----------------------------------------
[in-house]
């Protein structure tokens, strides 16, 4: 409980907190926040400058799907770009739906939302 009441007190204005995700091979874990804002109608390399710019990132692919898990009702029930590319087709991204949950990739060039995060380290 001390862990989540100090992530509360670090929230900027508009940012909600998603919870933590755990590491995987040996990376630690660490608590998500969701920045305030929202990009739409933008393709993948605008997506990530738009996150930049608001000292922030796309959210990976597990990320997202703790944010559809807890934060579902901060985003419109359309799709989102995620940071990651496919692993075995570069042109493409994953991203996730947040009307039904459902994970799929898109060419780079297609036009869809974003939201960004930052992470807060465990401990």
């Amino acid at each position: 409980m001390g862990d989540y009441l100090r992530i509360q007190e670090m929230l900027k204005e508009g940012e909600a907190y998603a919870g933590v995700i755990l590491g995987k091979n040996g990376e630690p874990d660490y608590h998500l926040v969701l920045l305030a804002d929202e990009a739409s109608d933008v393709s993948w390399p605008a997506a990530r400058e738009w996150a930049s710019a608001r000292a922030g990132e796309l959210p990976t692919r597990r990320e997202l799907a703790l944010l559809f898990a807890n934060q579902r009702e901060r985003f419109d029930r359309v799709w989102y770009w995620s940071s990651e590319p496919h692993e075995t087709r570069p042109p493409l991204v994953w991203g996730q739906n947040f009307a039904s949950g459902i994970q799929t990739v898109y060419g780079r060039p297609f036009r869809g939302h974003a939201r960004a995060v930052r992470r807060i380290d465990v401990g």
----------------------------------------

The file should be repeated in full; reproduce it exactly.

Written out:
[in-house]
């Protein structure tokens, strides 16, 4: 409980907190926040400058799907770009739906939302 009441007190204005995700091979874990804002109608390399710019990132692919898990009702029930590319087709991204949950990739060039995060380290 001390862990989540100090992530509360670090929230900027508009940012909600998603919870933590755990590491995987040996990376630690660490608590998500969701920045305030929202990009739409933008393709993948605008997506990530738009996150930049608001000292922030796309959210990976597990990320997202703790944010559809807890934060579902901060985003419109359309799709989102995620940071990651496919692993075995570069042109493409994953991203996730947040009307039904459902994970799929898109060419780079297609036009869809974003939201960004930052992470807060465990401990």
């Amino acid at each position: 409980m001390g862990d989540y009441l100090r992530i509360q007190e670090m929230l900027k204005e508009g940012e909600a907190y998603a919870g933590v995700i755990l590491g995987k091979n040996g990376e630690p874990d660490y608590h998500l926040v969701l920045l305030a804002d929202e990009a739409s109608d933008v393709s993948w390399p605008a997506a990530r400058e738009w996150a930049s710019a608001r000292a922030g990132e796309l959210p990976t692919r597990r990320e997202l799907a703790l944010l559809f898990a807890n934060q579902r009702e901060r985003f419109d029930r359309v799709w989102y770009w995620s940071s990651e590319p496919h692993e075995t087709r570069p042109p493409l991204v994953w991203g996730q739906n947040f009307a039904s949950g459902i994970q799929t990739v898109y060419g780079r060039p297609f036009r869809g939302h974003a939201r960004a995060v930052r992470r807060i380290d465990v401990g």